“Through our research, the chapter found that Escambia County on the Panhandle has the highest percentage of human trafficking cases reported in the entire state.” PTK Advisor Jeff Wooters said. “This discovery caused not only concern, but a passion to find out what is really going on.”
As the chapter continued to explore the impact of human trafficking locally, they found that many victims lack an education due to dropping out of school. That’s when PTK realized they wanted to find ways to help victims obtain a degree.
PTK held a fundraising dance production event with local dance company Chaddah titled “Encounters of Hope” to raise funds for the human trafficking scholarship on Feb. 5. Chaddah told the true stories of human trafficking through their dance performance.
“Encounters of Hope” was able to raise thousands of dollars for the scholarship fund. “Every dollar of the tickets went straight into the scholarship,” Gordon said.
The chapter hopes to award a scholarship to a student in fall 2022. They have partnered with TSP to securely identify individual recipients for the scholarship.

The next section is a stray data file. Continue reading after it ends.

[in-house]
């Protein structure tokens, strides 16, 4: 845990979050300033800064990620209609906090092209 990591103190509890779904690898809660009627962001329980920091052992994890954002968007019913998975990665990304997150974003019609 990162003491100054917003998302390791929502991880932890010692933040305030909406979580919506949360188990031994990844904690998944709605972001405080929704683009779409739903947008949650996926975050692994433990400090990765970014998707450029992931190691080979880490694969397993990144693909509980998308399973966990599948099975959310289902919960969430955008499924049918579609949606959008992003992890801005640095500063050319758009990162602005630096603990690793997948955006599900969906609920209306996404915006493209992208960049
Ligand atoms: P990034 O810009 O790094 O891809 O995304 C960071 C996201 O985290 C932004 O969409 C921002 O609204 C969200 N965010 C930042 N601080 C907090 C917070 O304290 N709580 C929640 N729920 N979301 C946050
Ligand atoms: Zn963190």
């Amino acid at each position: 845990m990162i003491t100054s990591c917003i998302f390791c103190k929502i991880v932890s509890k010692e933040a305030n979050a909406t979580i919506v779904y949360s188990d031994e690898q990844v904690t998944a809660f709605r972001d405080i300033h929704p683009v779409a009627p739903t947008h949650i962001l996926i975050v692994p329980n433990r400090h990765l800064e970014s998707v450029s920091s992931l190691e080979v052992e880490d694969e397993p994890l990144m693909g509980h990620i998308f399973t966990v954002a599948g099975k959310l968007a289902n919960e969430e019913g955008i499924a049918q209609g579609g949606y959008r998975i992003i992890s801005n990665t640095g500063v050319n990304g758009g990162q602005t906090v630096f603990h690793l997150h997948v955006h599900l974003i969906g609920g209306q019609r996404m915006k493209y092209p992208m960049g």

You don’t have to be the leader of an organization or president of a society or club in order to get involved with the anti-human trafficking movement. There are many ways to take part in the conversation.
The GCKH offers Know Child Abuse, a free, 40-minute training course that teaches you how to spot the signs of human trafficking and other abusive situations involving minors.
“The biggest thing is education – the exchange of any goods or services, or anything of value for sexual use (photos, physical activity) or labor is trafficking,” Kostevicki said.
Students can get involved with The Secret Place Home in different ways. They can take training courses and a level one background check to get directly involved with volunteering for the organization. Students can also connect with Tappan and TSPH to have them come to speak to their clubs and organizations and partake in service-learning projects connected to the organization. Tappan would love to see the young women in TSPH connect with their peers who are in college. “They need that sisterhood,” Tappan said.
If you are interested in supporting the PTK Transformation Through Education scholarship, you can make a donation through the website donation form or by sending a check to “The Pensacola State College Foundation.” Be sure to include a note stating “PTK Transformation Through Education Scholarship.” You can mail or drop off the check at Pensacola State College Foundation, 1000 College Boulevard, Building 17, Pensacola Fl. 32504.
If you think you may have witnessed or know someone who may be subjected to human trafficking, visit the U.S. Department Of State to learn more about how to report a potential trafficking situation.
Slavery still exists in the world, but by staying educated and with the continued hard work and support from organizations and the community, we can decrease human trafficking in Florida, in the United States and in the world.